British retail sales recorded their first year-on-year decline since 2013 last month, despite solid growth in volumes from September, as households battled with fast-rising prices. Sonia Legg reports.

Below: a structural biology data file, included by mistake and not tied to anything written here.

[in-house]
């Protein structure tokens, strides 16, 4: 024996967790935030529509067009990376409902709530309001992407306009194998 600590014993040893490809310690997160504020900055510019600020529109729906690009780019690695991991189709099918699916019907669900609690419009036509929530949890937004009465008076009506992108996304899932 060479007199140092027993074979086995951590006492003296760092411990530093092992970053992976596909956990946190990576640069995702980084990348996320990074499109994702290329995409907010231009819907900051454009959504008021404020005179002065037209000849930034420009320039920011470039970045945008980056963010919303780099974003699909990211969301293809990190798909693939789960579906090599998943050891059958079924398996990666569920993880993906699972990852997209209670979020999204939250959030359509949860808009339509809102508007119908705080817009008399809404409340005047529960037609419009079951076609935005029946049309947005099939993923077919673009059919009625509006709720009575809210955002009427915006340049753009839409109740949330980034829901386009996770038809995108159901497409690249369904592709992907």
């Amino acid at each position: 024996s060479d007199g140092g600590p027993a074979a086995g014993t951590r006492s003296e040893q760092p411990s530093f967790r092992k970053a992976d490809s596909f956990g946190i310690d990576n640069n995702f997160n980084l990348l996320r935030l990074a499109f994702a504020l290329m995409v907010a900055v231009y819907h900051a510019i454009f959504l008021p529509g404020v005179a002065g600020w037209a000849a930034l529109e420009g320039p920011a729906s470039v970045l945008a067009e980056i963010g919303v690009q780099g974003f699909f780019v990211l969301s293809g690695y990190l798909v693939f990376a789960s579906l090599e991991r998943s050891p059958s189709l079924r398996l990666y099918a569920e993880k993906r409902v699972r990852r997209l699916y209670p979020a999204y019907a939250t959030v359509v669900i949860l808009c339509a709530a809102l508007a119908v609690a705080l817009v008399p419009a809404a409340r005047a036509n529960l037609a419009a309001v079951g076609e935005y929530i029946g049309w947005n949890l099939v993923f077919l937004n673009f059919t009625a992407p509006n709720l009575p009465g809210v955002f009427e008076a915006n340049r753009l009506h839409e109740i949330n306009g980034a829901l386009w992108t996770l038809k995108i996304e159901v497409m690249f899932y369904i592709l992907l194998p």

Shopping's still in fashion in the UK. But latest retail sales were none-the-less pretty disappointing. The 0.3 per cent year-on-year fall in sales volumes last month was the first such decline since 2013. Worries over Brexit and its impact on sterling are largely to blame - it's created a big gap between prices and wage growth. (SOUNDBITE) (English): BILL BLAIN, HEAD OF CAPITAL MARKETS & STRATEGIST, MINT PARTNERS, SAYING: "We can give a very good example of that. Over the last five years over the whole country we've actually seen house prices grow by over 50 percent. Wages have stayed almost entirely flat. And of course we're now beginning to see fairly significant inflation on the High Street. And again wages are still not keeping up." Mild weather weakened the figures by putting shoppers off buying winter clothes. And many economists had expected a fall of 0.6 percent. The weakness of the current government isn't helping the mood. (SOUNDBITE) (English): BILL BLAIN, HEAD OF CAPITAL MARKETS & STRATEGIST, MINT PARTNERS, SAYING: "What would make this better would be a competent government. But unfortunately the trade off in the UK just now seems to be that we've got to keep the incompetents there because the incompetents that are likely to take over would be even worse." Monthly sales grew 0.3 percent compared with a 0.1 percent forecast. What happens in the run up to Christmas will now be closely watched. If retailers are anything to go by it may not be a merry time John Lewis has seen seven straight weeks of sales declines - Next missed quarterly forecasts.